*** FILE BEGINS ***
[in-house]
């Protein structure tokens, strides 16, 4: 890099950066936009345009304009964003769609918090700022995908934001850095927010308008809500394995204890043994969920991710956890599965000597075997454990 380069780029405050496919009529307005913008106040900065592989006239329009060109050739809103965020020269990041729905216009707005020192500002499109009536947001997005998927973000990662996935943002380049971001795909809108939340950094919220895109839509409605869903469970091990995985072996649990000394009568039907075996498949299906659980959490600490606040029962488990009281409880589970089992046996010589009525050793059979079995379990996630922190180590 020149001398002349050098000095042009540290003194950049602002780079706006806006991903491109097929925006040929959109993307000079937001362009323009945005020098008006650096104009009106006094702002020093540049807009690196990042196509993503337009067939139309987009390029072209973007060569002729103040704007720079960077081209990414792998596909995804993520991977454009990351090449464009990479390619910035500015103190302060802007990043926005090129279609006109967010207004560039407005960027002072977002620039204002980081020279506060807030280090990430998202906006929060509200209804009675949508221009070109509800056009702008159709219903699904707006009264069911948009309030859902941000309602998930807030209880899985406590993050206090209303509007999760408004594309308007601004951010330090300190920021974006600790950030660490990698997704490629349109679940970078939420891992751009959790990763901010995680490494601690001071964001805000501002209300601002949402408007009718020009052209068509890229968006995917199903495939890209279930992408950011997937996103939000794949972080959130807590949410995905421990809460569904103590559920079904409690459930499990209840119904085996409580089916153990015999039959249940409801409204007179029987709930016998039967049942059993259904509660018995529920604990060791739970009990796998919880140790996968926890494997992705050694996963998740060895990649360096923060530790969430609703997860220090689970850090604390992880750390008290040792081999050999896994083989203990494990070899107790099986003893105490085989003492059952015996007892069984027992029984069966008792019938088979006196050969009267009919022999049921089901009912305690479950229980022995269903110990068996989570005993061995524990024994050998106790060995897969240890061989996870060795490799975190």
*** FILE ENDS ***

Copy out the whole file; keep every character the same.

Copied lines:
[in-house]
């Protein structure tokens, strides 16, 4: 890099950066936009345009304009964003769609918090700022995908934001850095927010308008809500394995204890043994969920991710956890599965000597075997454990 380069780029405050496919009529307005913008106040900065592989006239329009060109050739809103965020020269990041729905216009707005020192500002499109009536947001997005998927973000990662996935943002380049971001795909809108939340950094919220895109839509409605869903469970091990995985072996649990000394009568039907075996498949299906659980959490600490606040029962488990009281409880589970089992046996010589009525050793059979079995379990996630922190180590 020149001398002349050098000095042009540290003194950049602002780079706006806006991903491109097929925006040929959109993307000079937001362009323009945005020098008006650096104009009106006094702002020093540049807009690196990042196509993503337009067939139309987009390029072209973007060569002729103040704007720079960077081209990414792998596909995804993520991977454009990351090449464009990479390619910035500015103190302060802007990043926005090129279609006109967010207004560039407005960027002072977002620039204002980081020279506060807030280090990430998202906006929060509200209804009675949508221009070109509800056009702008159709219903699904707006009264069911948009309030859902941000309602998930807030209880899985406590993050206090209303509007999760408004594309308007601004951010330090300190920021974006600790950030660490990698997704490629349109679940970078939420891992751009959790990763901010995680490494601690001071964001805000501002209300601002949402408007009718020009052209068509890229968006995917199903495939890209279930992408950011997937996103939000794949972080959130807590949410995905421990809460569904103590559920079904409690459930499990209840119904085996409580089916153990015999039959249940409801409204007179029987709930016998039967049942059993259904509660018995529920604990060791739970009990796998919880140790996968926890494997992705050694996963998740060895990649360096923060530790969430609703997860220090689970850090604390992880750390008290040792081999050999896994083989203990494990070899107790099986003893105490085989003492059952015996007892069984027992029984069966008792019938088979006196050969009267009919022999049921089901009912305690479950229980022995269903110990068996989570005993061995524990024994050998106790060995897969240890061989996870060795490799975190």